Laudable Linkage


Once again, I’m behind on my blog-reading due to a busy week. But here are a few noteworthy reads:

A Special Valentine Invitation: Will You Be Mine? “Many of us have experienced both highs and lows when it comes to love and special valentine invitations.But the most lavish, epic, and monumental Valentine’s Day to ever take place in history, celebrates the best kind of love—God’s extravagant love.”

All This Wasted Worry, HT to Challies. “A few months ago, I was about to begin onto one of my nighttime worry rituals. There was a flight the next day, and I pictured myself gripping the armrest tightly throughout the flight like I always do—as though holding the armrest with all my might somehow keeps the plane in the air. And I laughed because there isn’t anything as ludicrous as believing that one’s white-knuckled grip on a piece of plastic in economy seating has anything to do with keeping an airplane in the sky.”

The Education of Whoopi Goldberg and Race in Christian Culture. “Whoopi Goldberg was suspended two weeks from The View for stating on air that the holocaust was not about race. . . Personally, I am not sure she should have been suspended. What she said was ignorant and insensitive, but such statements do foster discussion, education, and eventually enlightenment. If we constantly penalize one another for saying stupid things, we will eventually stop talking with one another altogether.”

How Did the Apostle Paul Stand for His Rights? “As we’ve discussed religious liberty in recent months, several people said something along these lines to me, ‘Didn’t Paul stand up for his rights when the Romans threatened him?’ This is a fair question since Paul did use his Roman citizenship on two occasions when interacting with representatives of the government. Let’s look at both incidents and think about how Paul went about this.”

On Christians Reading Fiction: Stealing Past the Watchful Dragons. This is the first in a series about the value to Christians of reading quality fiction. I especially like the last reason given here, and I’m looking forward to the rest of the series.

An 8-year-old slid his handwritten book onto a library shelf—and now it has a yearslong waitlist, HT to Linda. I love that the library staff’s reaction.

Do you remember Irene Ryan, who played “Granny” on The Beverly Hillbillies? It’s hard not to think of her as perpetually Granny, because that’s the only way we ever saw her. I’m not sure why, but a couple of videos of her were in my YouTube suggestions. This was from one of her early films. The other was a pre-Granny episode of Password against fellow actor Bob Crane of Hogan’s Heroes. I also just recently learned that she was only five years older than co-star Buddy Ebsen, who played her son-on-law, Jed.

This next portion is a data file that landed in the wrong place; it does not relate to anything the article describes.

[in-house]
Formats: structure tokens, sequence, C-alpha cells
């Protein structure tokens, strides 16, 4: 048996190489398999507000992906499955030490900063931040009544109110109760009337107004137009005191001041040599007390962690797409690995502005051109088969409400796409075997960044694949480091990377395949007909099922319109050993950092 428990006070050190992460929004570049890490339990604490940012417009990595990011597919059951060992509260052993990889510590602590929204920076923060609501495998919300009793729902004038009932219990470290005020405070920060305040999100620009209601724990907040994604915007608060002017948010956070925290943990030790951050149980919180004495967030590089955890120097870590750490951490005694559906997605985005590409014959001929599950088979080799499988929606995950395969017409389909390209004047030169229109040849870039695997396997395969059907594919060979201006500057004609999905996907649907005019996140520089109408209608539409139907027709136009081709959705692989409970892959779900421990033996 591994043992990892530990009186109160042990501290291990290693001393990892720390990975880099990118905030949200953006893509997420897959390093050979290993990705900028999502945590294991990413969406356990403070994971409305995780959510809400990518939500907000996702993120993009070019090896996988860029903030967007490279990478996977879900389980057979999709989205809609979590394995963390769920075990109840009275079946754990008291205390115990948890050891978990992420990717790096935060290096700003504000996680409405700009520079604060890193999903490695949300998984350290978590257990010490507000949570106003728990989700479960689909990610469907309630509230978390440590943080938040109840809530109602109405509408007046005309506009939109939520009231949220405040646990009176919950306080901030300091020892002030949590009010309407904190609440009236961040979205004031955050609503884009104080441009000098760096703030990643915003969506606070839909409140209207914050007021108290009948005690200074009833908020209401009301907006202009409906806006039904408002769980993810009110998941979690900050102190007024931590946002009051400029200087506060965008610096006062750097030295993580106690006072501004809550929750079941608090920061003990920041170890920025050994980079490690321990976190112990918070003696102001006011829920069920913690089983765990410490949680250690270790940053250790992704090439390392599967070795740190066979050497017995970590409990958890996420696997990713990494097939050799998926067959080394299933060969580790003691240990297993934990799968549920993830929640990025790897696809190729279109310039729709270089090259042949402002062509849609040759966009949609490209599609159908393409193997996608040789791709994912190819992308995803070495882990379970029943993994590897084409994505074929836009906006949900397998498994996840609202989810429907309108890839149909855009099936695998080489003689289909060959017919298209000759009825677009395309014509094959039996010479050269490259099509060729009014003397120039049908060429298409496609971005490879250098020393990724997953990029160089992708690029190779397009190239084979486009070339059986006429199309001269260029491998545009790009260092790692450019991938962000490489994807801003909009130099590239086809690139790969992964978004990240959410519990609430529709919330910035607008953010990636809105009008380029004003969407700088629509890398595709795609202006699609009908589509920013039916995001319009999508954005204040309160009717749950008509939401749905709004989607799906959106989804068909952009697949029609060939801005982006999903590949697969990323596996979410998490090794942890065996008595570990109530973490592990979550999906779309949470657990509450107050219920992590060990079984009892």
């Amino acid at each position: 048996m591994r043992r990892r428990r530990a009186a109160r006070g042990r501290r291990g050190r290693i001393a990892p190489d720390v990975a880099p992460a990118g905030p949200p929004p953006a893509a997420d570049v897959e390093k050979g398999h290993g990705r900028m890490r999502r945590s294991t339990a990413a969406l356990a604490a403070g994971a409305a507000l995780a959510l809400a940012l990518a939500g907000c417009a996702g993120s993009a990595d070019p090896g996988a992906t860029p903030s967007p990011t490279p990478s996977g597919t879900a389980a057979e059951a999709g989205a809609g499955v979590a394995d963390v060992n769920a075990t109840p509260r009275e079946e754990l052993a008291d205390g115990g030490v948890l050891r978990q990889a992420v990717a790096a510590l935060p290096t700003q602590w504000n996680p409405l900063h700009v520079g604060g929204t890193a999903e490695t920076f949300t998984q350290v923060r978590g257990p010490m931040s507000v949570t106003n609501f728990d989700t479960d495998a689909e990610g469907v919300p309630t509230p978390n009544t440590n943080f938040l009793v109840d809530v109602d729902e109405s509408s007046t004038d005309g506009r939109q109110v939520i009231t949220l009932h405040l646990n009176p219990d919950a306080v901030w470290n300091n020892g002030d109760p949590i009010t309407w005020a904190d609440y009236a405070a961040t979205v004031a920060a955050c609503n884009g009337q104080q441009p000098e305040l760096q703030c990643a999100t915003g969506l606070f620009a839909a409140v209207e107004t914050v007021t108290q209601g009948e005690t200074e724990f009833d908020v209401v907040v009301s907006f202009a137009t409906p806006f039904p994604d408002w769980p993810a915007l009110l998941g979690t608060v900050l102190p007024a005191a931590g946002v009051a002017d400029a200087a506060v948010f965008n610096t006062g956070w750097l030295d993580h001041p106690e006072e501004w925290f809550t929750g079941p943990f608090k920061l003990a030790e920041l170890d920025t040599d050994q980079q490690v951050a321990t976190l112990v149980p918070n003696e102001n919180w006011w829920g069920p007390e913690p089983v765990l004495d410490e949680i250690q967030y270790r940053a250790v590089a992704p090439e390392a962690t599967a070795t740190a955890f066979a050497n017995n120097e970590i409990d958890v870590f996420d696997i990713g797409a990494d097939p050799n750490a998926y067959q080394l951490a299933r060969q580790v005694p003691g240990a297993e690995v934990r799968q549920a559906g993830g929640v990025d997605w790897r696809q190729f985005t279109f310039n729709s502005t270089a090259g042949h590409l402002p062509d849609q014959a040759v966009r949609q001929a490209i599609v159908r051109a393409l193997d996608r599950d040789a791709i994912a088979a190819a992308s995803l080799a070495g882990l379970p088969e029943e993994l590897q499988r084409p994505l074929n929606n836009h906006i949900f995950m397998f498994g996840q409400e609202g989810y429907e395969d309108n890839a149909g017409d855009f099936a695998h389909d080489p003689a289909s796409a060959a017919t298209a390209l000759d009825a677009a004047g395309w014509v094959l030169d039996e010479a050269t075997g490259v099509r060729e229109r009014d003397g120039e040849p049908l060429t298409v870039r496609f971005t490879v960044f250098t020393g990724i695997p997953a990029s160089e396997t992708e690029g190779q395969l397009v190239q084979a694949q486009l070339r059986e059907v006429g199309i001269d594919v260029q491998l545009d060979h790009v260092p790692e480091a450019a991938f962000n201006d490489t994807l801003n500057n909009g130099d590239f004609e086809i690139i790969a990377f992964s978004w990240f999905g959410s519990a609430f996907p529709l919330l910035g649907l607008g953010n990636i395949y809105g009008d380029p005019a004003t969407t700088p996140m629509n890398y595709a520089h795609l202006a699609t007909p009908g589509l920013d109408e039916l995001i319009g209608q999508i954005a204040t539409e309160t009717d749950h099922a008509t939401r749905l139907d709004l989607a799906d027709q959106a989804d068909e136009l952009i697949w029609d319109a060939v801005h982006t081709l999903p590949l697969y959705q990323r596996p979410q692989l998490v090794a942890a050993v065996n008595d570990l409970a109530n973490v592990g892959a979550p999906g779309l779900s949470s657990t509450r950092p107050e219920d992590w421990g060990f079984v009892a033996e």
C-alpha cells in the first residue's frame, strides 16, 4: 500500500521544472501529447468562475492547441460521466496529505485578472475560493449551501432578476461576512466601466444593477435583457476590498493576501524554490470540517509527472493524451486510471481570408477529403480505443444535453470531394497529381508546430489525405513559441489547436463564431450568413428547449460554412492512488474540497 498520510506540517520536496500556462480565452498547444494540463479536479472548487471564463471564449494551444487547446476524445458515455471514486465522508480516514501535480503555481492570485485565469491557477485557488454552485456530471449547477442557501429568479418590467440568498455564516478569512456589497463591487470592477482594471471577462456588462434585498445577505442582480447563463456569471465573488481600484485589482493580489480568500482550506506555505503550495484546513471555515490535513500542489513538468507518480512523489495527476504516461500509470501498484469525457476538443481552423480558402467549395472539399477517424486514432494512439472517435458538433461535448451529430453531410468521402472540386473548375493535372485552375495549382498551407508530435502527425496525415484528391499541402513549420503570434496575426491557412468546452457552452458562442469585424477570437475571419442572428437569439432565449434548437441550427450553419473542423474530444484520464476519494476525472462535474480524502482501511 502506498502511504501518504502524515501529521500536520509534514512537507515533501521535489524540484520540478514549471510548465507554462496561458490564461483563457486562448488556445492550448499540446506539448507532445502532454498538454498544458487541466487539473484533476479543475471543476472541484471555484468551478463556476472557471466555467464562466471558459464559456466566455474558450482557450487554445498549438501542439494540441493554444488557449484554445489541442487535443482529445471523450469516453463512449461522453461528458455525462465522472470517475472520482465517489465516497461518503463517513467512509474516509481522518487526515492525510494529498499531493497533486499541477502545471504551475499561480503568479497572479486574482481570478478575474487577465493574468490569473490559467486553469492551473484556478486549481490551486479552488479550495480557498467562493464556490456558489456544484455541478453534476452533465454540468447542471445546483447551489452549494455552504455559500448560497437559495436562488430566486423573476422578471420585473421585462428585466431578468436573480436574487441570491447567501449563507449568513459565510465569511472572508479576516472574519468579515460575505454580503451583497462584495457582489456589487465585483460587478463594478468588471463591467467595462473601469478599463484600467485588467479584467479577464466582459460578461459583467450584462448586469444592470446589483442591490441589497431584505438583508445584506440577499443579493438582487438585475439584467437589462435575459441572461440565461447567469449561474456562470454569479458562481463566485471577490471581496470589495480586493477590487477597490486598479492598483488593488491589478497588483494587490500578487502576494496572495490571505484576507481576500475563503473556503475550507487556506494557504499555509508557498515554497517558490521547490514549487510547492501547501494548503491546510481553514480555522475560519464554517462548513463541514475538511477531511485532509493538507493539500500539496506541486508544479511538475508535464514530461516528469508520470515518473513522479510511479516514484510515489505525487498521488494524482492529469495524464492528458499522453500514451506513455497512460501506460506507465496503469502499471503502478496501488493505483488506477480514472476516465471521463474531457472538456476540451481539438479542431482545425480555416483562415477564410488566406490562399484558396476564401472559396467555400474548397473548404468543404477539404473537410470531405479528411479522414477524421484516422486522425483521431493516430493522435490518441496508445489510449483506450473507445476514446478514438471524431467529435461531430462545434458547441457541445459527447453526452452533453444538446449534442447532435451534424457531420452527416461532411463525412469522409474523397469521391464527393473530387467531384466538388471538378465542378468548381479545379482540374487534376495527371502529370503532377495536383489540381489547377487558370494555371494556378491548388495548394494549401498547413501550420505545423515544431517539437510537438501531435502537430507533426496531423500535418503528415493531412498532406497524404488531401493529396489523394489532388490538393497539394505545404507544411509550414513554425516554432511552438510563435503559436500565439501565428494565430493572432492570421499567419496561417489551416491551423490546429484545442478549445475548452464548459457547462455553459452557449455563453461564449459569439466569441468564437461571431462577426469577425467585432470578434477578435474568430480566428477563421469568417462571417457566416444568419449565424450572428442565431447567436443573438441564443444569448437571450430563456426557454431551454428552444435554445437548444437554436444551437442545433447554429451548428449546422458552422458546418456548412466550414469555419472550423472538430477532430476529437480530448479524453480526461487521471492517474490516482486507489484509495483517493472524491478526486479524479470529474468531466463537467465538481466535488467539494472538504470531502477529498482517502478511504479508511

Happy Saturday!

Laudable Linkage


Here’s my recent roundup of recommended reading for your reviewing relish. 🙂

Yes, You Can Trust the Four Gospels. Even When They Conflict. Argument against a new theory that posits the gospel writers wrote in a literary way, changing and even making up details to support their theme. This author did a lot of research and contends that, no, they reported facts..

When Valentine’s Day Hurts.

Crumbling Into Compassion, HT to The Story Warren. Beautiful story of redemption and reconciliation.

Are You Too Sensitive? Sensitivity has its good and bad points.

People Are Hard to Hate Up Close. “Attributing these characteristics to those on the left or the right may give us the momentary thrill of self-righteous indignation, but it deepens the divide, fuels our anger, and keeps meaningful conversations from occurring.”

Are You Seeking Counsel or Gossiping? I’ve often wondered what exactly makes up gossip. It’s not just sharing when someone else did something wrong–the epistles do that. I’ve often wondered if it primarily has to do with intent. This post has some good guidelines.

The Advance of the New Legalism, HT to Challies. I have seen wisps of this: “We are prone to seeing our way of doing things as a good way (which it might well be). But what we consider a good way soon becomes the best way (which, still, it could be). Only, the best way quickly gets called the right way which, soon enough, becomes the only way that, in turn, becomes synonymous with a biblical mandate (at least, in our minds).”